It’s probably not unique. There likely are parts of the world where, when the judge has passed sentence on the guilty party, he/she turns to the victim or a relative of the victim and asks “Any other punishment you’d like to add?” There may even be countries which sign international treaties and then ask some (although not all) of those who’ve suffered - “Even though the terms of the treaty have been fixed and ratified years ago by both sides, would you like us to change it in some way?”
That’s essentially what has happened with Jim Allister’s bill in Stormont yesterday. Even though the terms regarding those involved in the conflict have been agreed, that will now change so that anyone with a prison sentence longer than five years will find it difficult if not impossible to be hired as a political advisor. To give Jim Allister his credit, he’s probably thinking of the pain the victims feel and how appointment of someone as a political advisor might add to that pain. He’s less likely to be thinking with his barrister brain about the notion that democratically-determined rules will change at the behest of the victim.
But why stop at political advisors? Why not block the path of ex-prisoners towards other kinds of work? Stop them becoming taxi-drivers (oh, right - they’ve blocked that already, you say?), stop them becoming teachers or accountants or dentists or doctors? Or even politicians....Whoa, whoa. That doesn’t fit. There are a number of politicians in Stormont, from the Deputy First Minister down, who make no secret of their paramilitary involvement in the past. Shouldn’t there be a campaign to have them removed? They didn’t all serve five years and more of prison sentences but that’s probably only because they weren’t caught. They’re all Shinners anyway, so to have them removed would serve a dual purpose: cater to the pain of the victims - or at least the victims of republican violence - and at the same time get us back much nearer the old days, when a puny Nationalist opposition squeaked and squeaked again as the unionist majority steamroller rolled over them again and again and again.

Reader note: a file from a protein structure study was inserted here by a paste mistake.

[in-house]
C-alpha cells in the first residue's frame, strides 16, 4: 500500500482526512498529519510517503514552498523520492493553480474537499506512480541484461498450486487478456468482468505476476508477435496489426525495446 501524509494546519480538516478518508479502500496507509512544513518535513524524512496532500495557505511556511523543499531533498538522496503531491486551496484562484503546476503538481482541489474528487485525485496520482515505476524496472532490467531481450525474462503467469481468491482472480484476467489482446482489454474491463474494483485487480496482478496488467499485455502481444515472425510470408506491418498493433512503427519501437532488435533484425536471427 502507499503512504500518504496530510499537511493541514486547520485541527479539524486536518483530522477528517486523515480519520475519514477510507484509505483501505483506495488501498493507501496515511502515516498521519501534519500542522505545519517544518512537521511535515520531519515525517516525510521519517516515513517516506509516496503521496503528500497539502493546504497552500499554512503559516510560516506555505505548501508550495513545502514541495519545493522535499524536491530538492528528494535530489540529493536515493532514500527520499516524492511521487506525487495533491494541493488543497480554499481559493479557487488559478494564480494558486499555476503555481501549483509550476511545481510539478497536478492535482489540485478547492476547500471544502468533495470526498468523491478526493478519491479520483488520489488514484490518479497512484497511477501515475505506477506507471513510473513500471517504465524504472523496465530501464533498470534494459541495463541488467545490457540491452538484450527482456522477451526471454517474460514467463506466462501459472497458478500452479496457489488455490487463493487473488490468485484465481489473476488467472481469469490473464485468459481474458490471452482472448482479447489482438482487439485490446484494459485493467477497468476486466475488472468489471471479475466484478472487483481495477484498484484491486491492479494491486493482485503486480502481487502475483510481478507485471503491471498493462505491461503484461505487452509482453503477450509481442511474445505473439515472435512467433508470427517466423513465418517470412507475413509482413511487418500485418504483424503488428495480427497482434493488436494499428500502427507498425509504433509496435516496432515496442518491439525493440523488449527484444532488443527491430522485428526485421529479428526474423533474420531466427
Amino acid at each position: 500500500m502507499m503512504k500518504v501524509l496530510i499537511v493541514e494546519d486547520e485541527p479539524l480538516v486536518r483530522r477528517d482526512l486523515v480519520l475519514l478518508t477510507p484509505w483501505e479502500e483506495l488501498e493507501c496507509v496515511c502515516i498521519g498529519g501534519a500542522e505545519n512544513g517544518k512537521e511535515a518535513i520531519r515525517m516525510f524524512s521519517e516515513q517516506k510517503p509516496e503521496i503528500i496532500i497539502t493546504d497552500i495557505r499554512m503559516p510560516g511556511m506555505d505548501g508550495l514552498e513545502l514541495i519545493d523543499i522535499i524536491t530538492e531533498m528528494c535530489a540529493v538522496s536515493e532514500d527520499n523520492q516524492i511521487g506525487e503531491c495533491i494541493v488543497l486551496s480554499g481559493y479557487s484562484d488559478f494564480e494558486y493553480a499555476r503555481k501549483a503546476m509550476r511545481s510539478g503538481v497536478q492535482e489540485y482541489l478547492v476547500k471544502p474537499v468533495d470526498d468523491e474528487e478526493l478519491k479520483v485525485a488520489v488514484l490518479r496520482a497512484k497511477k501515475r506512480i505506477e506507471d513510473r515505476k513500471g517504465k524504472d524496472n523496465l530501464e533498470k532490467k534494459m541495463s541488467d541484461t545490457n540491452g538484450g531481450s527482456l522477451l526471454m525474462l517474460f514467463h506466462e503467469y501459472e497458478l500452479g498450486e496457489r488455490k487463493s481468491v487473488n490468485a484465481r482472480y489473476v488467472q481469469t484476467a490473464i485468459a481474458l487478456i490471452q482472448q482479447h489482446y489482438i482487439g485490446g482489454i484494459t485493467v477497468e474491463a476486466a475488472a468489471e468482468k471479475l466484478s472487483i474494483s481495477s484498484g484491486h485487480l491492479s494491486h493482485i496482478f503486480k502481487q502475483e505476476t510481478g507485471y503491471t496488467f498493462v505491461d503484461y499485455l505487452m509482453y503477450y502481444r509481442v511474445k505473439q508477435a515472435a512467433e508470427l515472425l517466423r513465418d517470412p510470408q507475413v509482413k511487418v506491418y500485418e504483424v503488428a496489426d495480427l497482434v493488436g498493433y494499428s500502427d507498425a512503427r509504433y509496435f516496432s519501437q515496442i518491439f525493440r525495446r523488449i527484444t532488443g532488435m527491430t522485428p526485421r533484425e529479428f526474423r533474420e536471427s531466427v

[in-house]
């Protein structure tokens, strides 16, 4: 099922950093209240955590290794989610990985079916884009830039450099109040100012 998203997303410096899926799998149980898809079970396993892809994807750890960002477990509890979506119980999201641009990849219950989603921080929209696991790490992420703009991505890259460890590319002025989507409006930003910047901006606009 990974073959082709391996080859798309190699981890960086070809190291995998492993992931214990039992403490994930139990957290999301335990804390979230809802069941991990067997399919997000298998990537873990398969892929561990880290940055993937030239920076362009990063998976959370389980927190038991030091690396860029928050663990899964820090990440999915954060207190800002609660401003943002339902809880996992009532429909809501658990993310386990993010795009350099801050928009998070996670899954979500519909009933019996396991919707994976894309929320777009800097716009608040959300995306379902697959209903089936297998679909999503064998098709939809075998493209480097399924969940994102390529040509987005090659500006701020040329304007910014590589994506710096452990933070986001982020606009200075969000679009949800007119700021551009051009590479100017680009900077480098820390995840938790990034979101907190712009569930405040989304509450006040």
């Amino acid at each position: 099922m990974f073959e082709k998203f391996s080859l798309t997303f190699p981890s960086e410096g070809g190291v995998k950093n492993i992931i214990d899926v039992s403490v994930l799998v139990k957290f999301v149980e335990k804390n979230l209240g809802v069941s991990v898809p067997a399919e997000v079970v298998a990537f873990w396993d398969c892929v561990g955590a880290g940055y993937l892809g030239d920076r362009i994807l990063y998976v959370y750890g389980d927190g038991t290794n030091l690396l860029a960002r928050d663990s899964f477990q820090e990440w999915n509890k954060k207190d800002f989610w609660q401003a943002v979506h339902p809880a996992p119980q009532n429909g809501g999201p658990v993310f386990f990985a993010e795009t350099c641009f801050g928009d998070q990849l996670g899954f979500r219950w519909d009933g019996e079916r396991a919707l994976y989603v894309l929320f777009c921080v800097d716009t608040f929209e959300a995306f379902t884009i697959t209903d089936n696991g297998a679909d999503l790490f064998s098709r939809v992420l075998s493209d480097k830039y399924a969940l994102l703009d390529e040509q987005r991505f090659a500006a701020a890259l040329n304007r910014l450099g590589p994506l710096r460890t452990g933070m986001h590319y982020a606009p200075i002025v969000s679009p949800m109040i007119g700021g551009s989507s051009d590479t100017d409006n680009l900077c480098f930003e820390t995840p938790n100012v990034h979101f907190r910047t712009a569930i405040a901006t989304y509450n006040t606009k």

At the risk of repeating myself: victims are the last people who should be allowed decide how those found guilty should be punished. That’s because by definition they are victims and therefore would find it hard - in some cases impossible - to be dispassionate about allocating even-handed punishment. Nor should any group or individual, however much sympathy they deservedly elicit, be allowed to arrange for changes to international treaties. In fact, for the reasons I’ve given, they should be the last people allowed to do so.
If, however, you think they should be the first, you’ll have to make sure all victims get to rearrange what’s been agreed, not just those with the loudest voices. Right?